For our purposes in this tutorial, we'll select Ubuntu, but the process for installing any other Linux distribution would be the same. On the Ubuntu page, click "Get", and then select "No Thanks" in the popup message. Ubuntu will begin downloading automatically, and when it's finished, the Launch button will appear.
Step 4: Launch and Create Your Account
Once Ubuntu app has finished downloading, click
Launch and wait for it to install. It will open a new Window, and we'll know that it's finished installing when we're prompted to create a user account.
Once it's ready, enter your preferred username and password. This can be anything you'd like; it does not need to be the same as your Windows username or password. Note that you'll be prompted to enter your password twice, and that your password will not be displayed onscreen as you type it.
Once you've gotten your account created, you can test that everything's working using the
pwd command to display the current working directory. You'll note that the default directory may not be convenient for working with files in your Windows file system, so an optional quick fifth step would be to change the default directory so that we don't have to navigate to a different directory before starting work every time we fire up the command line.
Step 5 (Optional): Change Your Default Working Directory
To change the default working directory, we can edit the
.bashrc is a file that contains all of the settings and aliases that the shell pays attention to when we start up the shell. What we're going to do is insert a command into this file that will run each time the shell is started to change the working directory to our preferred default directory, so that we don't have to do this manually.
For the purposes of this tutorial, we'll be setting the default directory to the Windows filepath
C:/Users/Charlie/Desktop, but you can replace this with whatever file path leads to the directory you'd like to make your default.
To get started, enter
edit ~/.bashrc into the command line. This command will open
When it's open, scroll all the way to the bottom and press
i to enter insertion mode. Insertion mode will allow us to "insert" changes to the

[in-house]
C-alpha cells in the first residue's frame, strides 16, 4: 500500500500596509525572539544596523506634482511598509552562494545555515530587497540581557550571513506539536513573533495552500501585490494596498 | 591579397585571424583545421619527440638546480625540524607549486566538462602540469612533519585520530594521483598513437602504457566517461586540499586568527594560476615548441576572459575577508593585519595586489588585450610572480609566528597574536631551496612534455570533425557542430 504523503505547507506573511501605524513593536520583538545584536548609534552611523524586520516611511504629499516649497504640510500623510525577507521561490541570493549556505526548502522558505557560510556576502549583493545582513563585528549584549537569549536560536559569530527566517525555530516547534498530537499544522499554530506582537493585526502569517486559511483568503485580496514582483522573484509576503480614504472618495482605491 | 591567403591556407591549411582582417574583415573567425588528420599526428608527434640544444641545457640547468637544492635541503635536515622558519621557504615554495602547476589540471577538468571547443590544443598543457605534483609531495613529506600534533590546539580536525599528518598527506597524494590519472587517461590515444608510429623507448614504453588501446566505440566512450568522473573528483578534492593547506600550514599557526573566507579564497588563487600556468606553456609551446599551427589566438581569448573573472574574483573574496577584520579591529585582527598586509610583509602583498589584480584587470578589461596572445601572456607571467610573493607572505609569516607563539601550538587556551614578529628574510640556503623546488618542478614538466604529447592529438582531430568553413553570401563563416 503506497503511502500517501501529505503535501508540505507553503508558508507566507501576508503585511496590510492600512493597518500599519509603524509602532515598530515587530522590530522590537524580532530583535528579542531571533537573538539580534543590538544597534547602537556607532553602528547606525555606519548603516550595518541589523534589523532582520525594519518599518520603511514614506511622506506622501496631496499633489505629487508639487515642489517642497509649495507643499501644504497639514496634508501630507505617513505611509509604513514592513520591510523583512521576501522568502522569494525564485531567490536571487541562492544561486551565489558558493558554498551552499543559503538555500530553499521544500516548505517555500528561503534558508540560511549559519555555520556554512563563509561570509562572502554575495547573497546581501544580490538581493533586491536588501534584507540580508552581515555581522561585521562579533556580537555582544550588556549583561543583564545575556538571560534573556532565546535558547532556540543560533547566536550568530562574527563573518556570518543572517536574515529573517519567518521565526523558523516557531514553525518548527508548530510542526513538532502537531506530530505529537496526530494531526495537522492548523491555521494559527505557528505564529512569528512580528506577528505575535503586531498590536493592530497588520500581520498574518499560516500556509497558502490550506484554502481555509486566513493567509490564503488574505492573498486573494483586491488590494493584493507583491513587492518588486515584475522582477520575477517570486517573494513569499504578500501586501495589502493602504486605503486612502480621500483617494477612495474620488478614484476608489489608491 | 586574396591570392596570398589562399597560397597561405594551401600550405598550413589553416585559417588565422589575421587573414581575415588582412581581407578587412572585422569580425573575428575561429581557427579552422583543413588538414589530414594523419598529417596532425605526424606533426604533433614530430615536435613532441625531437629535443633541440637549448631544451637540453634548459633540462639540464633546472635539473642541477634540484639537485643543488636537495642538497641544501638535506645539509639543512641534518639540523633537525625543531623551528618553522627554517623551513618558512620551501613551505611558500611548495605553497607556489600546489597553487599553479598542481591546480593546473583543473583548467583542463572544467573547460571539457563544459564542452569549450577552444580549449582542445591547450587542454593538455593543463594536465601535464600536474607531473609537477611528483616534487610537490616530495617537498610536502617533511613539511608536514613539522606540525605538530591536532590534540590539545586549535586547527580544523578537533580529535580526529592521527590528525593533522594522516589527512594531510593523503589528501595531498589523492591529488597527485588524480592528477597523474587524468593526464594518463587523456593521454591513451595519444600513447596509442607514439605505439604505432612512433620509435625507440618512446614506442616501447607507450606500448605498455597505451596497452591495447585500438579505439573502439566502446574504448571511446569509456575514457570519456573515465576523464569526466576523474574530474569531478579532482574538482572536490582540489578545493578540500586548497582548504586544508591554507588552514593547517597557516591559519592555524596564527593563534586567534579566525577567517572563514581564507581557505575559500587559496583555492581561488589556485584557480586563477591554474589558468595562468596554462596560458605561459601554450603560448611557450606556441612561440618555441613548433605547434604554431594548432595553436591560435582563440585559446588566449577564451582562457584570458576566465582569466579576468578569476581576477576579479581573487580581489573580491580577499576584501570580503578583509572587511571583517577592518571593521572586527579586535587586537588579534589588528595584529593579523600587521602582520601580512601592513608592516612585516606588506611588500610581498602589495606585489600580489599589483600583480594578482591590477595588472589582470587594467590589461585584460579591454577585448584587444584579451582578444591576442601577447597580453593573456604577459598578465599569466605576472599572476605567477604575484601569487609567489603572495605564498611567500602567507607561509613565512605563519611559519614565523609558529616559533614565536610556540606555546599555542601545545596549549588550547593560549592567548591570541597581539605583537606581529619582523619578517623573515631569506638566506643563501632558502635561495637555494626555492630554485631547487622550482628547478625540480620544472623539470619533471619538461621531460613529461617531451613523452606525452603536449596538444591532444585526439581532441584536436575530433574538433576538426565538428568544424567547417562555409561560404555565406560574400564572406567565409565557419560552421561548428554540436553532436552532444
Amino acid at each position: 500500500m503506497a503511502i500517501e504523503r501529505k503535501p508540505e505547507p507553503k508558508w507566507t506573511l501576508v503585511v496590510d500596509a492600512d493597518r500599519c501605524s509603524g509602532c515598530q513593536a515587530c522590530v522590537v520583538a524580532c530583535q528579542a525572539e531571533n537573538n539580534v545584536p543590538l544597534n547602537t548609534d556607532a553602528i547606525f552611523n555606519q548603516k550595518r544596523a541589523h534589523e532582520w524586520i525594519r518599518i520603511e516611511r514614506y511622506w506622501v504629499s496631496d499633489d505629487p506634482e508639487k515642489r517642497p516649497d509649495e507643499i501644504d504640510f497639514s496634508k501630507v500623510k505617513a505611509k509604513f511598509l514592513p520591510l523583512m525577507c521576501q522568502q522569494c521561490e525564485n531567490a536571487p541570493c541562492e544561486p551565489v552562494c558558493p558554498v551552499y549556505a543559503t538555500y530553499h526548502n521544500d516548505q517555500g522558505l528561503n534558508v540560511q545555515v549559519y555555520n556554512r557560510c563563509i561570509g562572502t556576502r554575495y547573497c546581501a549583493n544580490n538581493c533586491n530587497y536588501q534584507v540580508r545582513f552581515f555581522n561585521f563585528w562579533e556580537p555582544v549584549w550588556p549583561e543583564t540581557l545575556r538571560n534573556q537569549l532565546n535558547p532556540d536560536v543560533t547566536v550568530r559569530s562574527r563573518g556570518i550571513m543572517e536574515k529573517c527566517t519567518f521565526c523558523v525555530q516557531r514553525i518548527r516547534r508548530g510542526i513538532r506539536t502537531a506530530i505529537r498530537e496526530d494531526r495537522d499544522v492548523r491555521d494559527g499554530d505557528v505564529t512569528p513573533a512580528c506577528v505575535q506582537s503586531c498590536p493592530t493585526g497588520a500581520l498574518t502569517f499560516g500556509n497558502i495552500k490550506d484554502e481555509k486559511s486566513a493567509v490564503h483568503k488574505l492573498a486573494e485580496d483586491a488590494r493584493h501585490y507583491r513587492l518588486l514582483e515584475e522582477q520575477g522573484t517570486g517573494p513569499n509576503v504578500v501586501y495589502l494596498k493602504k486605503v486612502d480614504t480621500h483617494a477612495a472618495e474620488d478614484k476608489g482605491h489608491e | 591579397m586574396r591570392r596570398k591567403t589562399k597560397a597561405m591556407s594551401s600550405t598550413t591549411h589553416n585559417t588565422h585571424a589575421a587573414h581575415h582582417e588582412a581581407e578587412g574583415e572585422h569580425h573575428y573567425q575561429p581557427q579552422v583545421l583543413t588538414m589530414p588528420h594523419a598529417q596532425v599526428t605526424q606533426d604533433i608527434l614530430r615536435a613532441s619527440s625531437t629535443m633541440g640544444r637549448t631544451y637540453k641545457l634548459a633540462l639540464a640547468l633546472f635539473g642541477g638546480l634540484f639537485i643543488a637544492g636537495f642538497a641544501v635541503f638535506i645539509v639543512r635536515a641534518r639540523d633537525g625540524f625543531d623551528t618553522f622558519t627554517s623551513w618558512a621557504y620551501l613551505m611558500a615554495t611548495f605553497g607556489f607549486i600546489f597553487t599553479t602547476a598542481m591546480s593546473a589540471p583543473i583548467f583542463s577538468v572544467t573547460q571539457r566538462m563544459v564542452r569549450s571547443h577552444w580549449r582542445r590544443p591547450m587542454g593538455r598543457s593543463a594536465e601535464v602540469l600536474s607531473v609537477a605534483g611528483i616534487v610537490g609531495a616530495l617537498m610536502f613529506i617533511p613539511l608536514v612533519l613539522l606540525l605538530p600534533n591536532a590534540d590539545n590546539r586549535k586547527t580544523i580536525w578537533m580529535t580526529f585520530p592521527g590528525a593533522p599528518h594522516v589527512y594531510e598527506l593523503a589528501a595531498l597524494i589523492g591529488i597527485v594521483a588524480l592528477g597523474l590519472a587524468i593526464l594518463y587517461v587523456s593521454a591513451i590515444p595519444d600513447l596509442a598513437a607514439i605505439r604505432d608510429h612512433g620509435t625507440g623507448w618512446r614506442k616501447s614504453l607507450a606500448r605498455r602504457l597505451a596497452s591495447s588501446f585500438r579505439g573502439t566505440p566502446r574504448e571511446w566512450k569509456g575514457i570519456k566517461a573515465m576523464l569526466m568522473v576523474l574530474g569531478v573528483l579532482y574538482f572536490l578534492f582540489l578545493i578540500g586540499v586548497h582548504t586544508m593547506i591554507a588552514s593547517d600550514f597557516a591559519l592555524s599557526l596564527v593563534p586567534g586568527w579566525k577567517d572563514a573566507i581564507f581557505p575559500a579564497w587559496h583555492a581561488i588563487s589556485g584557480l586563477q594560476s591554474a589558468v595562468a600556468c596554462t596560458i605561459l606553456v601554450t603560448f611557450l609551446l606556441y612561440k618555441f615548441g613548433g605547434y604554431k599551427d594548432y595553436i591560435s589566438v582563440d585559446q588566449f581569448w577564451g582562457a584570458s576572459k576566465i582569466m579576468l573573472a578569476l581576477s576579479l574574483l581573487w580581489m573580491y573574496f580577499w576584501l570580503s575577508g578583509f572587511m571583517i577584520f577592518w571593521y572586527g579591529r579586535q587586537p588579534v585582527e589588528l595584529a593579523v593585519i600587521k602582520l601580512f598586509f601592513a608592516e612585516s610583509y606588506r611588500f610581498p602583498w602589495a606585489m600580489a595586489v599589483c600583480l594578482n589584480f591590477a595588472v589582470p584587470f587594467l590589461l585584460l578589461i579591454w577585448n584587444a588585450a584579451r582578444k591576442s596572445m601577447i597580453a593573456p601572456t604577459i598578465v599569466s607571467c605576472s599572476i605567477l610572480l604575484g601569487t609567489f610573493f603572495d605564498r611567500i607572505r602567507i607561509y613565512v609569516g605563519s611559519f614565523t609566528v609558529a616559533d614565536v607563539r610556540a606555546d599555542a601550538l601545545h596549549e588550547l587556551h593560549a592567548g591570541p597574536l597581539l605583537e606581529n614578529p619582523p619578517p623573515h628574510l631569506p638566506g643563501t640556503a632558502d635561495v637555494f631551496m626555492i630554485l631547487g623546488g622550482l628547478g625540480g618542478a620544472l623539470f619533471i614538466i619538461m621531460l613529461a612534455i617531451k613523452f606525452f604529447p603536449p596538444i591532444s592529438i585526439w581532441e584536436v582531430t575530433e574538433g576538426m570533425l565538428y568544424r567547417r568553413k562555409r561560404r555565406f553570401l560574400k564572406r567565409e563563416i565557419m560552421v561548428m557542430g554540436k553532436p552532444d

In insertion mode, type
cd followed by the directory you'd like to change to. Note that from Ubuntu, your Windows
C: drive is located inside the
/mnt/ folder, so you should enter
cd /mnt/c/your_file_path. In the case of our example filepath above, we'd want to enter
cd /mnt/c/Users/Charlie/Desktop into our
It's also a good idea to add a comment to the
.bashrc with a short message explaining what our new command is doing. We'll add a comment using
# to explain that this command changes the default directory.
Once finished, press
Esc to exit insertion mode, and then type
:wq to save the changes and exit to the command line. From the command line, we can enter
cat ~/.bashrc to view the edited
bashrc file and confirm our changes were saved. Then, we can type
source ~/.bashrc to restart the command line, and it will restart with our new default directory as the working directory. We'll only have to do that this one time — every time we open the command line from now on, the default directory we just added will be our working directory.
Here's what it looks like:
Congratulations! You've now got Linux set up on your machine and you're ready to start flexing your UNIX command line skills on your local Windows machine. Plus, you know how to install Linux on Windows machines, which could be useful for a variety of tasks, like helping coworkers get set up for data science work.